Not all data has the same level of classification. In this video, you’ll learn about some common data classifications such as unclassified, confidential, and secret.
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Not all data has the same sensitivity. There’s a big difference between publicly available data that you might find on the internet and personal private information that you might keep close to home. In fact, you could see that internal documents and customer data and inventions that might be used to patent information all may have different sensitivities associated with them.
It’s very common then to create classifications that we can then apply to different types of data. So you might seek confidential or top secret, or unclassified, or internal use only. And we can take those labels and apply those labels to types of data that we might have inside of our organization. We can then apply different permissions based on what those classifications might be.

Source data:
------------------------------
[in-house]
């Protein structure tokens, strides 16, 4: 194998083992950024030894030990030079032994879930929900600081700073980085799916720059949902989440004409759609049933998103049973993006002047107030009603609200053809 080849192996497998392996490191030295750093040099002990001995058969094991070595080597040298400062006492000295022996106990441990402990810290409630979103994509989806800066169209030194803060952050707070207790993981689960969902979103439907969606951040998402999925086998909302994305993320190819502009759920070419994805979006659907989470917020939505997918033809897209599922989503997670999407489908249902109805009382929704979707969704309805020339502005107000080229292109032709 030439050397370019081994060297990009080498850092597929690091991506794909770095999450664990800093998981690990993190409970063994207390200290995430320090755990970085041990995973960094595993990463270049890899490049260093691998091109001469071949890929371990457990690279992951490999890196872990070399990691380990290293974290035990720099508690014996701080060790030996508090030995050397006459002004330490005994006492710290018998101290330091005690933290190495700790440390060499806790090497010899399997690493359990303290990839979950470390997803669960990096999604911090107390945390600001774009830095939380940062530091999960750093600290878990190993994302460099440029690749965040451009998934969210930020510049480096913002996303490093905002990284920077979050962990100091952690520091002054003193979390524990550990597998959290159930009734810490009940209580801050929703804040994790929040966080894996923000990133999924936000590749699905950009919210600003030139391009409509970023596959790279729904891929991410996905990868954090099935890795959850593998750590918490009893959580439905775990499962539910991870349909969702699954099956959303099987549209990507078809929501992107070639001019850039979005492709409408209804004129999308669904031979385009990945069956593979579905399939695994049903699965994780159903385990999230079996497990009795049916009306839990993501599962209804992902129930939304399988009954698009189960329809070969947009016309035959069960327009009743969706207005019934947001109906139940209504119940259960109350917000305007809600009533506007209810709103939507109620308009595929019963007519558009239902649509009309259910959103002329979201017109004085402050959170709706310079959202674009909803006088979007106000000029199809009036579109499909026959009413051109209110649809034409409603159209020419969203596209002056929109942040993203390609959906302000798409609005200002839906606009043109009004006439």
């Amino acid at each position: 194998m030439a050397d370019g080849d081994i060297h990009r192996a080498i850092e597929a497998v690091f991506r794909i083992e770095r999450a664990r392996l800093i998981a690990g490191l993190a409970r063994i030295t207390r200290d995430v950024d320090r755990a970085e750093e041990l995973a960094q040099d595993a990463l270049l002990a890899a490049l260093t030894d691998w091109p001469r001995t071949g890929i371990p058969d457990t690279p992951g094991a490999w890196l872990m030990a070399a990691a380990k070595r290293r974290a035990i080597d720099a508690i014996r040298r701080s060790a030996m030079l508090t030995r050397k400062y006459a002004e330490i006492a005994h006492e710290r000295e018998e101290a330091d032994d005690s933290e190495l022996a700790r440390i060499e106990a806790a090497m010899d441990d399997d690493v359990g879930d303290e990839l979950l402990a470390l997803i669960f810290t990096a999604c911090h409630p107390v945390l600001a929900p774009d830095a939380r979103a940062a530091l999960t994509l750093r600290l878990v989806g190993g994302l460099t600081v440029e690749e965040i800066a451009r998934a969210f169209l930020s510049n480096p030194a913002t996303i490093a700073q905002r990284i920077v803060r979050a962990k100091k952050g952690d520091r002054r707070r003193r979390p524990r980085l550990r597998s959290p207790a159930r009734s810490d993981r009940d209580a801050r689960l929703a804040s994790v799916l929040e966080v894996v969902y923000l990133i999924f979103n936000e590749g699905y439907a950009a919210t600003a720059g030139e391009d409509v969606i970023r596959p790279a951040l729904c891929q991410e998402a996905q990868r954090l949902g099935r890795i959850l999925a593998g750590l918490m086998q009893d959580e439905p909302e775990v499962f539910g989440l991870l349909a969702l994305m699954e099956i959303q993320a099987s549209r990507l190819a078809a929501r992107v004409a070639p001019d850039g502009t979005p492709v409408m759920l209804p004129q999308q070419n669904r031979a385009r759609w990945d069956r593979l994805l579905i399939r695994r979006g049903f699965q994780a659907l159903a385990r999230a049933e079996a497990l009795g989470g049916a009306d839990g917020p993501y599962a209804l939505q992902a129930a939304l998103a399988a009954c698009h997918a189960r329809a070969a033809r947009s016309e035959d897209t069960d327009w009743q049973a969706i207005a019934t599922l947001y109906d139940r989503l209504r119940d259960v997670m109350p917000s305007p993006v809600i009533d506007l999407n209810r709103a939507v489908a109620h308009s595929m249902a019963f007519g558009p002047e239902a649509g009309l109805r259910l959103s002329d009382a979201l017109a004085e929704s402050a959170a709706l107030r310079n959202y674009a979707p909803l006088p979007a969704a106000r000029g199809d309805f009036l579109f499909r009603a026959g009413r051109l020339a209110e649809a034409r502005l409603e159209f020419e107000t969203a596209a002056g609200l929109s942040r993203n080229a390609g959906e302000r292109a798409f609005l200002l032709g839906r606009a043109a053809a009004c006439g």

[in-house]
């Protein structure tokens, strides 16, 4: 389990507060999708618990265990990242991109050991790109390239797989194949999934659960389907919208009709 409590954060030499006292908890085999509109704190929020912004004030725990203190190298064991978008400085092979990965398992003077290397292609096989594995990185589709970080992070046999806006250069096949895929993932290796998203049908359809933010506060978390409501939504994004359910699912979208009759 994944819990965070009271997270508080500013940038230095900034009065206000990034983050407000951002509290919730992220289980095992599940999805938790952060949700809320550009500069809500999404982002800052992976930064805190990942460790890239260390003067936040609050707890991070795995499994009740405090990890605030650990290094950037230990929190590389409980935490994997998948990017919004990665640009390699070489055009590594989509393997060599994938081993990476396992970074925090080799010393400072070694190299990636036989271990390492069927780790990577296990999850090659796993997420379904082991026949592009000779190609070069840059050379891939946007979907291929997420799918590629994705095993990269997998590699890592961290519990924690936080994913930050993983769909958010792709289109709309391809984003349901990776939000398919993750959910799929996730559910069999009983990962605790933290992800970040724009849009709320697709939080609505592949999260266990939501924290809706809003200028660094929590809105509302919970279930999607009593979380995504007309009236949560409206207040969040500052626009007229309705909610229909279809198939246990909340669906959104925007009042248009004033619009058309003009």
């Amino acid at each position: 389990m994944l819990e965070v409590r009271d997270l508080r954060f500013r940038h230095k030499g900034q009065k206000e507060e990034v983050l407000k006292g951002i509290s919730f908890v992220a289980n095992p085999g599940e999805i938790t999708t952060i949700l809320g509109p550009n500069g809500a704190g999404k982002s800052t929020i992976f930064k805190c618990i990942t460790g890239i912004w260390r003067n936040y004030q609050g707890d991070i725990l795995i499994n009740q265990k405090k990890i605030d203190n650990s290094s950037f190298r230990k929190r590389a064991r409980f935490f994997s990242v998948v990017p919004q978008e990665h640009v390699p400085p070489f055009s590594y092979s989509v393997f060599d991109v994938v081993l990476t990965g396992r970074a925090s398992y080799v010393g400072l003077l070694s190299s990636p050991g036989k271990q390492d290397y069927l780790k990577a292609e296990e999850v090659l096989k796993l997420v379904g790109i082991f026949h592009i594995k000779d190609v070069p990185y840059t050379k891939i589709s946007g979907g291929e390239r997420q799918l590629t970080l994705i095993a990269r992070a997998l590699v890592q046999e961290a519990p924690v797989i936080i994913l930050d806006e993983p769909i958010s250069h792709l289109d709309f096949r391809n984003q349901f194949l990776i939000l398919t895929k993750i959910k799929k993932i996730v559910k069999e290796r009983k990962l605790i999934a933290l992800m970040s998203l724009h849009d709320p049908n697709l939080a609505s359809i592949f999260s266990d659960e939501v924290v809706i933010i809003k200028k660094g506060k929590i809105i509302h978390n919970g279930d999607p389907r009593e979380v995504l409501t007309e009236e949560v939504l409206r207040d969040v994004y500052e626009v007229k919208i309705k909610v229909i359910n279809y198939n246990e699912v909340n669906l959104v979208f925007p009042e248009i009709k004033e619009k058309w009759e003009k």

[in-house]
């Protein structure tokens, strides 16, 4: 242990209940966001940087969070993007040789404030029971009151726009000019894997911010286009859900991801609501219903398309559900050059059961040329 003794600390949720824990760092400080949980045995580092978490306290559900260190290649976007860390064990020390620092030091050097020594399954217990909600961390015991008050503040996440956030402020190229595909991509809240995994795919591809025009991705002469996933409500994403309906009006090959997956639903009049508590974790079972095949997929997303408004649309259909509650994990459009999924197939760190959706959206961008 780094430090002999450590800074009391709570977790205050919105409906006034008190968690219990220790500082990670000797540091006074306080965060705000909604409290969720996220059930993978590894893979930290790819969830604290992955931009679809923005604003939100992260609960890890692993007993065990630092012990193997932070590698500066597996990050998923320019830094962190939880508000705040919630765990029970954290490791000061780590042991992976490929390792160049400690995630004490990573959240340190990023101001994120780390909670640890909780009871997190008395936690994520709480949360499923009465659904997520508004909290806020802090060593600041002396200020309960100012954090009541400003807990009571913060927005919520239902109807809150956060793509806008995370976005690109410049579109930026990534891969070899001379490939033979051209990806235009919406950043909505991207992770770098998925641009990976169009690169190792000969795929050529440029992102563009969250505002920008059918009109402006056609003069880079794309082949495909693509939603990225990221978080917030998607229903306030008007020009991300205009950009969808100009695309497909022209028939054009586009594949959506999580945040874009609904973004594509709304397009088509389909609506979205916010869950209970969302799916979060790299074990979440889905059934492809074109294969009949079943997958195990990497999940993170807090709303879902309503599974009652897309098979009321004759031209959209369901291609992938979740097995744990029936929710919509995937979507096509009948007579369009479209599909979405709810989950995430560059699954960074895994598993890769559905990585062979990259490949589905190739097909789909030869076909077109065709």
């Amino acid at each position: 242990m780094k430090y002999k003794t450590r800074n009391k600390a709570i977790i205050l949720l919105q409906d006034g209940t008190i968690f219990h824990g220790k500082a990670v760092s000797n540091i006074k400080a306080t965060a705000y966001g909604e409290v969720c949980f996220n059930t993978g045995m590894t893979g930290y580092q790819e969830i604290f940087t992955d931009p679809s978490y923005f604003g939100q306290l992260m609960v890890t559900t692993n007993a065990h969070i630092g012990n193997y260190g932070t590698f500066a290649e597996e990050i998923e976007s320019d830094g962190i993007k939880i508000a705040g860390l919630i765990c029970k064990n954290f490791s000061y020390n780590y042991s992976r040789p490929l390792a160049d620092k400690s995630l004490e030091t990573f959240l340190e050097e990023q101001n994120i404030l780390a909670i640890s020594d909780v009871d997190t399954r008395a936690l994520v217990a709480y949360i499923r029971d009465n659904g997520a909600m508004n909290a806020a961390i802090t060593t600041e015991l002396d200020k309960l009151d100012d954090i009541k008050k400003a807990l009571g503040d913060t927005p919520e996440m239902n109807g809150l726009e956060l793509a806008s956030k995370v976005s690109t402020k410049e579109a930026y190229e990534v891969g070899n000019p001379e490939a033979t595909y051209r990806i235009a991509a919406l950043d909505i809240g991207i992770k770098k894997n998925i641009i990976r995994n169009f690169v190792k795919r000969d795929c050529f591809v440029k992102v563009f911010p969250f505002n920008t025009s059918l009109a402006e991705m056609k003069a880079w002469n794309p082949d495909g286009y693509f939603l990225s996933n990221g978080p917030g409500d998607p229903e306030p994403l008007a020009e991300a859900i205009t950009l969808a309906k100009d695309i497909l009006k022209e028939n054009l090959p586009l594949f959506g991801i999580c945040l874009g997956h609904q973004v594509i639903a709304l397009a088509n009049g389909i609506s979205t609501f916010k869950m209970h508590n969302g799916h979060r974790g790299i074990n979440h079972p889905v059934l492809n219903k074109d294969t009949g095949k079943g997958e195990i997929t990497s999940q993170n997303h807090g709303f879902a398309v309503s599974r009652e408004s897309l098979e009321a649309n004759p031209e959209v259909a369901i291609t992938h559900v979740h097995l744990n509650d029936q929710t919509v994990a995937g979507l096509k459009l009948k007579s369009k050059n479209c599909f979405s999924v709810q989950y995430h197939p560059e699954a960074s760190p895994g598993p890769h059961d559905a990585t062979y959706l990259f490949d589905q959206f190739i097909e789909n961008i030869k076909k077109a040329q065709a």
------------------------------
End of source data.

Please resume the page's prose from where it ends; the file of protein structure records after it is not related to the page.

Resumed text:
Unclassified data might be public data. This might be something that would be available publicly on our website. And there generally aren’t any restrictions for anyone to view that particular data. This is different than for instance, classified data, which would be private data, or restricted, or internal use only. This certainly has restricted access and it may require that someone sign a non-disclosure agreement to even gain access to view that data.
Confidential data is generally classified on the lower end. But this is still sensitive information and you generally have to have approval to gain access to it. The next step up then would be secret. And that’s more of a medium level classification, where you are even restricting the amount of access to that data even further. And the highest level of classification might be considered top secret, where you have to have the highest level of access to view that data.